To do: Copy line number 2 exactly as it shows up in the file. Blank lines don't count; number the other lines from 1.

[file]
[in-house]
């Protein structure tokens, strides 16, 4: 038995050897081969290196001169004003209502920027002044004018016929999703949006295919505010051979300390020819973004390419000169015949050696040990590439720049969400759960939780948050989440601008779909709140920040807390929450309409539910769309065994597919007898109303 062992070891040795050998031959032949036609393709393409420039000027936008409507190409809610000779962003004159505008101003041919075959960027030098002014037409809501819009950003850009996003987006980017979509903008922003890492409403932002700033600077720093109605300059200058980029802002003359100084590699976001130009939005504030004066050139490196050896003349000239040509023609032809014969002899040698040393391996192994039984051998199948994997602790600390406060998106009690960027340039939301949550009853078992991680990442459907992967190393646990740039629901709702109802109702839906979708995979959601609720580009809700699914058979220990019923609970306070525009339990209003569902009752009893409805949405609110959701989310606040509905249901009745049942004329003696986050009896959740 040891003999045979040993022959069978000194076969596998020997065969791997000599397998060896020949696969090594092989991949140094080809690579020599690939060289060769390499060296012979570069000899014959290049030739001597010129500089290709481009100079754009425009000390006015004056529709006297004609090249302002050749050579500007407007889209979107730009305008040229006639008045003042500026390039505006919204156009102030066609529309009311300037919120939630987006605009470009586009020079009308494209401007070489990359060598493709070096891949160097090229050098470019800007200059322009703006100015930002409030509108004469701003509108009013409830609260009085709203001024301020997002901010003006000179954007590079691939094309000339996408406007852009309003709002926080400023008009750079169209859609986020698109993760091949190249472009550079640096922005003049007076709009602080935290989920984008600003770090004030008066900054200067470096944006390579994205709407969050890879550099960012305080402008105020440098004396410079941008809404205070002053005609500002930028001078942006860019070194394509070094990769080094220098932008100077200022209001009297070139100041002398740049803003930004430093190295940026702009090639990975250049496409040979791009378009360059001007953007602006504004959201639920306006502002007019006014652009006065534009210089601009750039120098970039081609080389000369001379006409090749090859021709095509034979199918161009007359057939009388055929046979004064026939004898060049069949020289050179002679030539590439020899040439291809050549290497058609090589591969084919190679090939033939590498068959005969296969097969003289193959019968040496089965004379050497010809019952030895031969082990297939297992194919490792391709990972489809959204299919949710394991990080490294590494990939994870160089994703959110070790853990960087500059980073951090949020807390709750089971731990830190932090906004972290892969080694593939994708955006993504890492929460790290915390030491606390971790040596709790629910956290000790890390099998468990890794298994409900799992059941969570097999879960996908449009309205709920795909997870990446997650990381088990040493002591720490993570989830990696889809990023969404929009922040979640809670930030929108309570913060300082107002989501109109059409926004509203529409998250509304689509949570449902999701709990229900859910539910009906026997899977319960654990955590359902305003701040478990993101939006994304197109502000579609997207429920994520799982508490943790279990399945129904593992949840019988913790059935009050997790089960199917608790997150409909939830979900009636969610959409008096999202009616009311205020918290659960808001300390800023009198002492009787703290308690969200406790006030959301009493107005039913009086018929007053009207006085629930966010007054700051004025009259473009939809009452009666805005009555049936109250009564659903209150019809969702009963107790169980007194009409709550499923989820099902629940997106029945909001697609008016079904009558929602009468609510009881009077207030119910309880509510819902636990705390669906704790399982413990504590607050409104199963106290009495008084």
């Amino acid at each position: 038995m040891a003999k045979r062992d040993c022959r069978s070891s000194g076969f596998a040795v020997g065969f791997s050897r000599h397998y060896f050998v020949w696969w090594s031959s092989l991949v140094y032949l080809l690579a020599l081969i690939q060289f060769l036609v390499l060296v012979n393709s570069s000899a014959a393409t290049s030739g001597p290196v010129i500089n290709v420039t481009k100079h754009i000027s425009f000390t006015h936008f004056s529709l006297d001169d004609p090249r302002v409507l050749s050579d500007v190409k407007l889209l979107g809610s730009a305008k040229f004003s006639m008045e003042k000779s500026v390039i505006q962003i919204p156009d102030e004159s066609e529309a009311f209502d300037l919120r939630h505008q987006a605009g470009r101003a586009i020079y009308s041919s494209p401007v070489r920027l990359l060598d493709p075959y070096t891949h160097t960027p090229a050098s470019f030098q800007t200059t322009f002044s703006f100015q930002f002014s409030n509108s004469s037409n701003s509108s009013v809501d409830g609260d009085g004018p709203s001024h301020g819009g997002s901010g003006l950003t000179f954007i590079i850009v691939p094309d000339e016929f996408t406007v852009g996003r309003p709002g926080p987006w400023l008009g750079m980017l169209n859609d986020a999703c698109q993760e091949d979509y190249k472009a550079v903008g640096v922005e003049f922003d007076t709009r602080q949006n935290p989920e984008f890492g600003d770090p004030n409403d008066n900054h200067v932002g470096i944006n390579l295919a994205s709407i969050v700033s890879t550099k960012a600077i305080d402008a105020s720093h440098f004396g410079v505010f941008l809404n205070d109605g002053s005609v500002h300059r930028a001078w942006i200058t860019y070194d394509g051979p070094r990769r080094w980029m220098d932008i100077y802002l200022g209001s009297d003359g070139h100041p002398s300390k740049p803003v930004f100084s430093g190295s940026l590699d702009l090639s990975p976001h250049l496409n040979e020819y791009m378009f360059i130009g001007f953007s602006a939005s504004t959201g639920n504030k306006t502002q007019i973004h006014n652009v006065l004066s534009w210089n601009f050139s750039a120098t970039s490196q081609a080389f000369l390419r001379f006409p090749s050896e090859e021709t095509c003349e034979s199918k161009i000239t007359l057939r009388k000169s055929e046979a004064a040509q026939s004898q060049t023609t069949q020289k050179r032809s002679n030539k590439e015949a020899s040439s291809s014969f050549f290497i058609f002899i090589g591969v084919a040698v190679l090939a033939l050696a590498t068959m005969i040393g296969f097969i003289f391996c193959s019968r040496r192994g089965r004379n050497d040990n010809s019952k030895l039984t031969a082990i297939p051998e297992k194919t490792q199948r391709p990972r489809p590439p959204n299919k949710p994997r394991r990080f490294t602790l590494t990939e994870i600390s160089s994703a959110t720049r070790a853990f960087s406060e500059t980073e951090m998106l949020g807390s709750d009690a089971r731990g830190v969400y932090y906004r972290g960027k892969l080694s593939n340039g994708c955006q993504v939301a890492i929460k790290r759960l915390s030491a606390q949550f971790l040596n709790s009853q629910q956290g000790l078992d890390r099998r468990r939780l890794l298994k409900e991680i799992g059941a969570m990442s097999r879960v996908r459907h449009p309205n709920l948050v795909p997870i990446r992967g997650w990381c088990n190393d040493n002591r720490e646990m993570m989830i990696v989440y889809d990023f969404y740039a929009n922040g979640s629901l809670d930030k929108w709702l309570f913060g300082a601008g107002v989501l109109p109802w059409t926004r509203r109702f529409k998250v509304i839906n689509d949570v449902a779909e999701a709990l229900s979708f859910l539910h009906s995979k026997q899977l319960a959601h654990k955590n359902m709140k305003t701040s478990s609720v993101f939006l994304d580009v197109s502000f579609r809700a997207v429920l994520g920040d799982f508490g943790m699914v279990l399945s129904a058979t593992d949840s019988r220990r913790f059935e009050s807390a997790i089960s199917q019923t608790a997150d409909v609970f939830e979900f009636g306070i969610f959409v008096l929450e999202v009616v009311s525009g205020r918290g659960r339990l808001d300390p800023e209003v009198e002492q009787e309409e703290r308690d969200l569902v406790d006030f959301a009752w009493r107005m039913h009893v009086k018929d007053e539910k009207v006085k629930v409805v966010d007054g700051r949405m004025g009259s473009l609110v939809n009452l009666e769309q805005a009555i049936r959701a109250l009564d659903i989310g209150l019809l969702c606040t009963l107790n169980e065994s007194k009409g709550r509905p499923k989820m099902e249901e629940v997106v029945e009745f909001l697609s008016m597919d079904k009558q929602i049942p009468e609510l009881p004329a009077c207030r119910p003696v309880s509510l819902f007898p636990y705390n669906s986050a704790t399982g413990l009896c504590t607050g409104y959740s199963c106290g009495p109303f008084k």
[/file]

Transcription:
């Protein structure tokens, strides 16, 4: 038995050897081969290196001169004003209502920027002044004018016929999703949006295919505010051979300390020819973004390419000169015949050696040990590439720049969400759960939780948050989440601008779909709140920040807390929450309409539910769309065994597919007898109303 062992070891040795050998031959032949036609393709393409420039000027936008409507190409809610000779962003004159505008101003041919075959960027030098002014037409809501819009950003850009996003987006980017979509903008922003890492409403932002700033600077720093109605300059200058980029802002003359100084590699976001130009939005504030004066050139490196050896003349000239040509023609032809014969002899040698040393391996192994039984051998199948994997602790600390406060998106009690960027340039939301949550009853078992991680990442459907992967190393646990740039629901709702109802109702839906979708995979959601609720580009809700699914058979220990019923609970306070525009339990209003569902009752009893409805949405609110959701989310606040509905249901009745049942004329003696986050009896959740 040891003999045979040993022959069978000194076969596998020997065969791997000599397998060896020949696969090594092989991949140094080809690579020599690939060289060769390499060296012979570069000899014959290049030739001597010129500089290709481009100079754009425009000390006015004056529709006297004609090249302002050749050579500007407007889209979107730009305008040229006639008045003042500026390039505006919204156009102030066609529309009311300037919120939630987006605009470009586009020079009308494209401007070489990359060598493709070096891949160097090229050098470019800007200059322009703006100015930002409030509108004469701003509108009013409830609260009085709203001024301020997002901010003006000179954007590079691939094309000339996408406007852009309003709002926080400023008009750079169209859609986020698109993760091949190249472009550079640096922005003049007076709009602080935290989920984008600003770090004030008066900054200067470096944006390579994205709407969050890879550099960012305080402008105020440098004396410079941008809404205070002053005609500002930028001078942006860019070194394509070094990769080094220098932008100077200022209001009297070139100041002398740049803003930004430093190295940026702009090639990975250049496409040979791009378009360059001007953007602006504004959201639920306006502002007019006014652009006065534009210089601009750039120098970039081609080389000369001379006409090749090859021709095509034979199918161009007359057939009388055929046979004064026939004898060049069949020289050179002679030539590439020899040439291809050549290497058609090589591969084919190679090939033939590498068959005969296969097969003289193959019968040496089965004379050497010809019952030895031969082990297939297992194919490792391709990972489809959204299919949710394991990080490294590494990939994870160089994703959110070790853990960087500059980073951090949020807390709750089971731990830190932090906004972290892969080694593939994708955006993504890492929460790290915390030491606390971790040596709790629910956290000790890390099998468990890794298994409900799992059941969570097999879960996908449009309205709920795909997870990446997650990381088990040493002591720490993570989830990696889809990023969404929009922040979640809670930030929108309570913060300082107002989501109109059409926004509203529409998250509304689509949570449902999701709990229900859910539910009906026997899977319960654990955590359902305003701040478990993101939006994304197109502000579609997207429920994520799982508490943790279990399945129904593992949840019988913790059935009050997790089960199917608790997150409909939830979900009636969610959409008096999202009616009311205020918290659960808001300390800023009198002492009787703290308690969200406790006030959301009493107005039913009086018929007053009207006085629930966010007054700051004025009259473009939809009452009666805005009555049936109250009564659903209150019809969702009963107790169980007194009409709550499923989820099902629940997106029945909001697609008016079904009558929602009468609510009881009077207030119910309880509510819902636990705390669906704790399982413990504590607050409104199963106290009495008084």